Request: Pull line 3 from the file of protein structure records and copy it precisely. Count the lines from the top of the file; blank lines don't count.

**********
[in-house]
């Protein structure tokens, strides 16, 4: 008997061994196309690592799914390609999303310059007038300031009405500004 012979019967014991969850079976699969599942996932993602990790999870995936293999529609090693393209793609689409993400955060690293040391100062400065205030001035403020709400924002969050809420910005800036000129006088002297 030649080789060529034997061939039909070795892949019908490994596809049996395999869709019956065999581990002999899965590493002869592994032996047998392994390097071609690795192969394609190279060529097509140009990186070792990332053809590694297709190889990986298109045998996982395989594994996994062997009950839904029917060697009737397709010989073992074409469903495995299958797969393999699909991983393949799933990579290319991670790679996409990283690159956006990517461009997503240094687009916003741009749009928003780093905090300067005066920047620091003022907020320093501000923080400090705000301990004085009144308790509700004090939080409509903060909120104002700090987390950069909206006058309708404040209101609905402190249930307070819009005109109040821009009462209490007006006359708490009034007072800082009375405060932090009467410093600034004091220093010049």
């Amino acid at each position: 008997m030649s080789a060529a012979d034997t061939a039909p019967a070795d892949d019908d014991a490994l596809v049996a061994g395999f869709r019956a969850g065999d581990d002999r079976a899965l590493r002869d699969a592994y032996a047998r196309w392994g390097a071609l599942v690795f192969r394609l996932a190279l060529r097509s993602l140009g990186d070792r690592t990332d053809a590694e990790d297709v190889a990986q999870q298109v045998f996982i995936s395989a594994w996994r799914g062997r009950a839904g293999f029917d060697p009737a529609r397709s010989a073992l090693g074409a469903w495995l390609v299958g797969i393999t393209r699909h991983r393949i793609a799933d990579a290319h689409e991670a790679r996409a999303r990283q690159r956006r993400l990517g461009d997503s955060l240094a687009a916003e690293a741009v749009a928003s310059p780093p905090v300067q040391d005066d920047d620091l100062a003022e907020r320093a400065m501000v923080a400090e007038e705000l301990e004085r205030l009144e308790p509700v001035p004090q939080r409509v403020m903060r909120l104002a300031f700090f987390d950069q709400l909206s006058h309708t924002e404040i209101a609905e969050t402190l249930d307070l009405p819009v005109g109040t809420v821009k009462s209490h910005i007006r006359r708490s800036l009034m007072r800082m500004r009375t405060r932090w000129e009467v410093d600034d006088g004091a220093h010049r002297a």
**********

């Amino acid at each position: 008997m030649s080789a060529a012979d034997t061939a039909p019967a070795d892949d019908d014991a490994l596809v049996a061994g395999f869709r019956a969850g065999d581990d002999r079976a899965l590493r002869d699969a592994y032996a047998r196309w392994g390097a071609l599942v690795f192969r394609l996932a190279l060529r097509s993602l140009g990186d070792r690592t990332d053809a590694e990790d297709v190889a990986q999870q298109v045998f996982i995936s395989a594994w996994r799914g062997r009950a839904g293999f029917d060697p009737a529609r397709s010989a073992l090693g074409a469903w495995l390609v299958g797969i393999t393209r699909h991983r393949i793609a799933d990579a290319h689409e991670a790679r996409a999303r990283q690159r956006r993400l990517g461009d997503s955060l240094a687009a916003e690293a741009v749009a928003s310059p780093p905090v300067q040391d005066d920047d620091l100062a003022e907020r320093a400065m501000v923080a400090e007038e705000l301990e004085r205030l009144e308790p509700v001035p004090q939080r409509v403020m903060r909120l104002a300031f700090f987390d950069q709400l909206s006058h309708t924002e404040i209101a609905e969050t402190l249930d307070l009405p819009v005109g109040t809420v821009k009462s209490h910005i007006r006359r708490s800036l009034m007072r800082m500004r009375t405060r932090w000129e009467v410093d600034d006088g004091a220093h010049r002297a």